About Sumerian Early-Signs by Shape
By David D. Olmsted (December 2022)
Halloran, John Allen (2006) Sumerian Lexicon, version 4. Logogram Publishing, Los Angles. - Based upon a variety of sources representing the state of art in Sumerian at the time.
This lexicon started with the cuneiform sign list compiled in 1950 by I.J Gelb from the University of Chicago. The signs were drawn by J. Lessoe. The original non-alphabetized version is now online at the Cuneiform Digital Initiative under the heading of Old Akkadian Period. This initiative is an ongoing project of Oxford University and can be found at:
Section Entries in Menu at Left
(Jan 2, 2022) This section organizes early cuneiform signs by shape characteristics to aid in finding them during a translation. Consequently, signs generally appear in several different categories.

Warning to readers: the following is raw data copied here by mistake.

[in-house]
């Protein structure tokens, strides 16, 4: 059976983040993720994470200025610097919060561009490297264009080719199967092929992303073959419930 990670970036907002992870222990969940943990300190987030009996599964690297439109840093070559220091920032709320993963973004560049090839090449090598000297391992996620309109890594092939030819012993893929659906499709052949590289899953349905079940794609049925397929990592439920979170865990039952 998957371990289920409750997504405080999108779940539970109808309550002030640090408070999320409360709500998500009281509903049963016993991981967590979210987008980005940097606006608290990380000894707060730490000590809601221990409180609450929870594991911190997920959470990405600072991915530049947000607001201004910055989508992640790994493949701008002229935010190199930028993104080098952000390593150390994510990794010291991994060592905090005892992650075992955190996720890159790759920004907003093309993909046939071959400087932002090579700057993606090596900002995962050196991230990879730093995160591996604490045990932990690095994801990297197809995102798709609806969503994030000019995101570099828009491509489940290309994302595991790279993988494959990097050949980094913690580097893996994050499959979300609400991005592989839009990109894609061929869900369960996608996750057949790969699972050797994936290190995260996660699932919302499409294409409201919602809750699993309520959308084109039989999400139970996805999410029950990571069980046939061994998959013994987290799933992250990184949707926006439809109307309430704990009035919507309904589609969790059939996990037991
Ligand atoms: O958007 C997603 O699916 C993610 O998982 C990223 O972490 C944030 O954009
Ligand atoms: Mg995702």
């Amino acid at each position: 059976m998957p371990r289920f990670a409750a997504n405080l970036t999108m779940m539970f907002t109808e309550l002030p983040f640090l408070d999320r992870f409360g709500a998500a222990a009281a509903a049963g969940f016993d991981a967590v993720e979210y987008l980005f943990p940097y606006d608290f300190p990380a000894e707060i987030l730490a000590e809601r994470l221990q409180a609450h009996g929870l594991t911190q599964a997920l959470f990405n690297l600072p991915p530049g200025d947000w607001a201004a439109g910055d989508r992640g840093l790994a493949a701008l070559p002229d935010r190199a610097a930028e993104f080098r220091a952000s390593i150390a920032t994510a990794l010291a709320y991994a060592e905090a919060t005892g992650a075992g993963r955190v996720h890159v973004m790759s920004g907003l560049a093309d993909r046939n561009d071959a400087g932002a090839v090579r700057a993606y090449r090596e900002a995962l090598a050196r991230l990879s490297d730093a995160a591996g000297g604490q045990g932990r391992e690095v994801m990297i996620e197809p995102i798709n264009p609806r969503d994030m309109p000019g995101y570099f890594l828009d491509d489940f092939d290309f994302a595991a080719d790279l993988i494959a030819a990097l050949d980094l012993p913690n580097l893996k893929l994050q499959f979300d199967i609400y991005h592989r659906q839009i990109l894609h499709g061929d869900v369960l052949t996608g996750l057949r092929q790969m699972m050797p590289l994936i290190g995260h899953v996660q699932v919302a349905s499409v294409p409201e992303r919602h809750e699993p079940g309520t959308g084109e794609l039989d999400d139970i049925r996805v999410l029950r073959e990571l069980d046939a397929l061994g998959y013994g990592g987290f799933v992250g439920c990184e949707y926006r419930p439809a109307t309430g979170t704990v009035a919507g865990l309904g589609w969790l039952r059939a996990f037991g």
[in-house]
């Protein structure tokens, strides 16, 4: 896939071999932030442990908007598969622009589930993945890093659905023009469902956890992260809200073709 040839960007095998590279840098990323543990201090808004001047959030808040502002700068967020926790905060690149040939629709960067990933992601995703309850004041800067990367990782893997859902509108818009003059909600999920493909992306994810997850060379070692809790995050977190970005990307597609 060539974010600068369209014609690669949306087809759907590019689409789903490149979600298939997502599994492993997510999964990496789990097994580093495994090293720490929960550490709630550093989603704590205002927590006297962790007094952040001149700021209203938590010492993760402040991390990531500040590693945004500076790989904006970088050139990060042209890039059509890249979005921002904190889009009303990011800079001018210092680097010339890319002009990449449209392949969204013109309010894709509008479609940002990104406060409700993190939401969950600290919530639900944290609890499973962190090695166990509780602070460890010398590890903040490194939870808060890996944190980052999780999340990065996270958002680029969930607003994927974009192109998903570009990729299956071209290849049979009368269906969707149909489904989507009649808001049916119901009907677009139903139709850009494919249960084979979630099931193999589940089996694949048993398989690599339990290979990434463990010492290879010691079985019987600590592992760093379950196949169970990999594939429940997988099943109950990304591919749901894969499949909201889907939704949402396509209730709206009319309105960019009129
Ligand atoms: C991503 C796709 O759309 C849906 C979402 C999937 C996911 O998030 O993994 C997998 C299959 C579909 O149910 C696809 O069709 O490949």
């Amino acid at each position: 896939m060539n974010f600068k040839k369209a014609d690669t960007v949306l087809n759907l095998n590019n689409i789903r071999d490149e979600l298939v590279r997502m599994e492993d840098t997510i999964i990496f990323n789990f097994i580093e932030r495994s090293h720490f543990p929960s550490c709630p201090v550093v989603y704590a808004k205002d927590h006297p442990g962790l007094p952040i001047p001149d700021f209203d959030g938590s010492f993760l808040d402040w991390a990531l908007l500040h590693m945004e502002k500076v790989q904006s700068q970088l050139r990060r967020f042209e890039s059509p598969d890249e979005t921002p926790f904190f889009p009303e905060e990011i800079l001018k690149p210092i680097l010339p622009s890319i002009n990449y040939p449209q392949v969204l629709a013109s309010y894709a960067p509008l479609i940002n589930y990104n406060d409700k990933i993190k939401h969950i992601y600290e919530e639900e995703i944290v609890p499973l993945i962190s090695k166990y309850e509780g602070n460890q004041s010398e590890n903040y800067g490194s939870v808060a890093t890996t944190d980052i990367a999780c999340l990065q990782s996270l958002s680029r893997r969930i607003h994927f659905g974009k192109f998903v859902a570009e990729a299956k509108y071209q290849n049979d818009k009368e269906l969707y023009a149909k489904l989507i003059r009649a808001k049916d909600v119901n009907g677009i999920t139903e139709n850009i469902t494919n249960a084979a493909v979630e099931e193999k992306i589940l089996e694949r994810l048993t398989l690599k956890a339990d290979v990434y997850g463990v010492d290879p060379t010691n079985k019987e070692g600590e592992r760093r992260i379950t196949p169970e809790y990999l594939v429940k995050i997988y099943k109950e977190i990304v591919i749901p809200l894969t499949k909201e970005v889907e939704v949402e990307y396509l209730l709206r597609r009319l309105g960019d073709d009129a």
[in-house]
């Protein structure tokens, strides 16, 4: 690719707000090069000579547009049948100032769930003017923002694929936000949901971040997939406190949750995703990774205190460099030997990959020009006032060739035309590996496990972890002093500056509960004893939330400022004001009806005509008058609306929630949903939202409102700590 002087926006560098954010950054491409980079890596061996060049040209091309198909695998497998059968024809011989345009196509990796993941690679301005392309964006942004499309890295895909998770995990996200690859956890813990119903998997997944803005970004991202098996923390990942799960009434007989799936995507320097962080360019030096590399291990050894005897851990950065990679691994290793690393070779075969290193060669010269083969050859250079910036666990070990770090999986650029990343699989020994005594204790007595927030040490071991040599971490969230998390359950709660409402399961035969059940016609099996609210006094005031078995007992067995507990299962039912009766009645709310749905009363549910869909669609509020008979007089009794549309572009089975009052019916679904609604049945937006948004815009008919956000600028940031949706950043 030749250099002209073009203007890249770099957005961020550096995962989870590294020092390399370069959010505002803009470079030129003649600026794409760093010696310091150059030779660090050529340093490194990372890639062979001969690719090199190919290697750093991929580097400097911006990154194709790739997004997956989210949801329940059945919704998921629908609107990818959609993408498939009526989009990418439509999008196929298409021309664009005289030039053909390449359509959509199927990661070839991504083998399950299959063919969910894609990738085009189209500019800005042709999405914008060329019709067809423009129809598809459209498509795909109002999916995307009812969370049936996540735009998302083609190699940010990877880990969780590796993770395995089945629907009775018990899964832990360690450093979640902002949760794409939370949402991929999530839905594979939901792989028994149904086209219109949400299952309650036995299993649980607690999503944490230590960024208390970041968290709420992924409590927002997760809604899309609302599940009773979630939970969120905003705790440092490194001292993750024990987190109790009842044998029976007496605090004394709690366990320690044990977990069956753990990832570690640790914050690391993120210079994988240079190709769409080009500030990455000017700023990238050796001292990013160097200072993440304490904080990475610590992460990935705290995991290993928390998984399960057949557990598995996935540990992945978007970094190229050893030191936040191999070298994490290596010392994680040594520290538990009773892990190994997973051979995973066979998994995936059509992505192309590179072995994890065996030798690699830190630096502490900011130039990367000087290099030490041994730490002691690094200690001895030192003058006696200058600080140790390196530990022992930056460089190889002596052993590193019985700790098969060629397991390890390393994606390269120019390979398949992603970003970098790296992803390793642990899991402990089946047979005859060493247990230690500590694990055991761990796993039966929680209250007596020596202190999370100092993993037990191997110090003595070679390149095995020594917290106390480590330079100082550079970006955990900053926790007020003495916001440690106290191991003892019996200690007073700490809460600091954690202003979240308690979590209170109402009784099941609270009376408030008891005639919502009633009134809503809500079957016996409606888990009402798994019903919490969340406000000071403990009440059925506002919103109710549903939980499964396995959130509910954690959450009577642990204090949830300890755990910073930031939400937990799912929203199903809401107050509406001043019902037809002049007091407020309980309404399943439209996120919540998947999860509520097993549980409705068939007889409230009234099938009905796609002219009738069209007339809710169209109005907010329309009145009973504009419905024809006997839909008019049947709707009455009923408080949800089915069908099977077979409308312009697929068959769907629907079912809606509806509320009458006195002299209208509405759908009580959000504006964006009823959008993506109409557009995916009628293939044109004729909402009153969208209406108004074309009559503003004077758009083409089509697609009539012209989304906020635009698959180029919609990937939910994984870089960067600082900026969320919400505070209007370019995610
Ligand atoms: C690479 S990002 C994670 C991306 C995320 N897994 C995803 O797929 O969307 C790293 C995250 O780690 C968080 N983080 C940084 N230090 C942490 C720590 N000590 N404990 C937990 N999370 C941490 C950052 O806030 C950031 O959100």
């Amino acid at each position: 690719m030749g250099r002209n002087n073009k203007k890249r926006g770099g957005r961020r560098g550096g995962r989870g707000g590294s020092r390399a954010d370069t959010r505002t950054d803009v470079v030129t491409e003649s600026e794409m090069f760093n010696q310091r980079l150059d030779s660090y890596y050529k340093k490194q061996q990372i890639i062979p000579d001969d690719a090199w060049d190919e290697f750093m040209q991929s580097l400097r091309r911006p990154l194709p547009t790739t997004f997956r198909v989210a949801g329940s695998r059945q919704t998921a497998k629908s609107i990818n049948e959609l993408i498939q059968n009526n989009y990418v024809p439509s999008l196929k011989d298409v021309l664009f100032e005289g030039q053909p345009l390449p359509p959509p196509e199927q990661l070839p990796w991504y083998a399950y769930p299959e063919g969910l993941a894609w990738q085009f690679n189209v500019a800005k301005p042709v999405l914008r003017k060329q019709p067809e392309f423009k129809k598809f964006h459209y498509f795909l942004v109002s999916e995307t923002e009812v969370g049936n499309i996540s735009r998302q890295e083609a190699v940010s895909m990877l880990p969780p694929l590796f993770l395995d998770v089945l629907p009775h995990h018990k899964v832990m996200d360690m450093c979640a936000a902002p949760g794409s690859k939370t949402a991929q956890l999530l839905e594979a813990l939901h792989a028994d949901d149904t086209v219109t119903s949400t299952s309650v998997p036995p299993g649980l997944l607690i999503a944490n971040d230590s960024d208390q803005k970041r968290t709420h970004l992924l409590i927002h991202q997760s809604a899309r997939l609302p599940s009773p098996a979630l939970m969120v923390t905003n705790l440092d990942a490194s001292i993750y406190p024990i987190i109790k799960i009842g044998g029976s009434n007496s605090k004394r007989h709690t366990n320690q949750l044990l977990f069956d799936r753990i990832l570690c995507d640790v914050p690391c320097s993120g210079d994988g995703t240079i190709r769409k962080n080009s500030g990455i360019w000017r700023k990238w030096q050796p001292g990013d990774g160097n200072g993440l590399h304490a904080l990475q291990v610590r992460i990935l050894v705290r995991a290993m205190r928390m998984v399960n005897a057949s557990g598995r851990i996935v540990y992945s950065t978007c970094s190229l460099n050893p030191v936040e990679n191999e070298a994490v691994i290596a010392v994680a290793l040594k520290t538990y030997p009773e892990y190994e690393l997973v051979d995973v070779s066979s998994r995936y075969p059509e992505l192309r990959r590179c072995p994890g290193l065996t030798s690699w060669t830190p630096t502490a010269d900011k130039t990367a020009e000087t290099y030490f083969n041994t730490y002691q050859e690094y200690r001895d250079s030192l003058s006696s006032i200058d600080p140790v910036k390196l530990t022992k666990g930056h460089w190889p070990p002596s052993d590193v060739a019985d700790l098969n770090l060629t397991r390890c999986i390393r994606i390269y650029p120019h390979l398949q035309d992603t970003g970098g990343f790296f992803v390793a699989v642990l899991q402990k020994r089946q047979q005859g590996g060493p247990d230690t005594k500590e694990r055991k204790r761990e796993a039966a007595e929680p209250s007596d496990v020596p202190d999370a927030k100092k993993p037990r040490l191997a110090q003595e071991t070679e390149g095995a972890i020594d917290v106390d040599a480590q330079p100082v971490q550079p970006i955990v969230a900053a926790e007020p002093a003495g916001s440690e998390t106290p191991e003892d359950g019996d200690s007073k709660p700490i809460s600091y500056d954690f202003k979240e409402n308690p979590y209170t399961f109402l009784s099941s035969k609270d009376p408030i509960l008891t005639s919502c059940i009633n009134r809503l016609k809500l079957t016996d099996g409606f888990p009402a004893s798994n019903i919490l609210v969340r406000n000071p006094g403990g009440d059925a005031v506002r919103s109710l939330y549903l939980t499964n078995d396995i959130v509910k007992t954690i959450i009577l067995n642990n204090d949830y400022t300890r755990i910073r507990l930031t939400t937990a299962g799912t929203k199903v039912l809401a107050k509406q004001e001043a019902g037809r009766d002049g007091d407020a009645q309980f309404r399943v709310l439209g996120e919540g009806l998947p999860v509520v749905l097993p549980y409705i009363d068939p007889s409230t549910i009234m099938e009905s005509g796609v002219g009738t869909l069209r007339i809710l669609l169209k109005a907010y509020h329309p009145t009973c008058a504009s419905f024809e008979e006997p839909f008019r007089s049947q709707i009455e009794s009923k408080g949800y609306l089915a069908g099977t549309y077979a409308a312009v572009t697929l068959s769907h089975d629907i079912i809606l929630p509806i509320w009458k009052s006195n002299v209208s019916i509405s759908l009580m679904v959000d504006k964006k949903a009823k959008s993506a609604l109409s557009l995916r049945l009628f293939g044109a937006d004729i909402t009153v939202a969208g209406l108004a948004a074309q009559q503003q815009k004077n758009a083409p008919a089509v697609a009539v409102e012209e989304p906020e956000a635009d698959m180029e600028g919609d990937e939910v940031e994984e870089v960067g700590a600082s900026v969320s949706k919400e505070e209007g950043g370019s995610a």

Comparing and contrasting the western looking Druid civilization with the eastward looking Sumerian should provide deeper insights into both. The Druid people spoke Akkadian while the Sumerian people spoke Sumerian. The Sumerians invented these signs and assigned them sounds based upon their own language. Their Akkadian speaking neighbors to the north then adopted these signs and sounds for their own language and used it as an aid to trade and empire.
Sumerian is not well understood as a language. No Sumerian text has been translated properly up to the scholars standard.
Lexicon organized alphabetically at: About This Early-Sign Sumerian Lexicon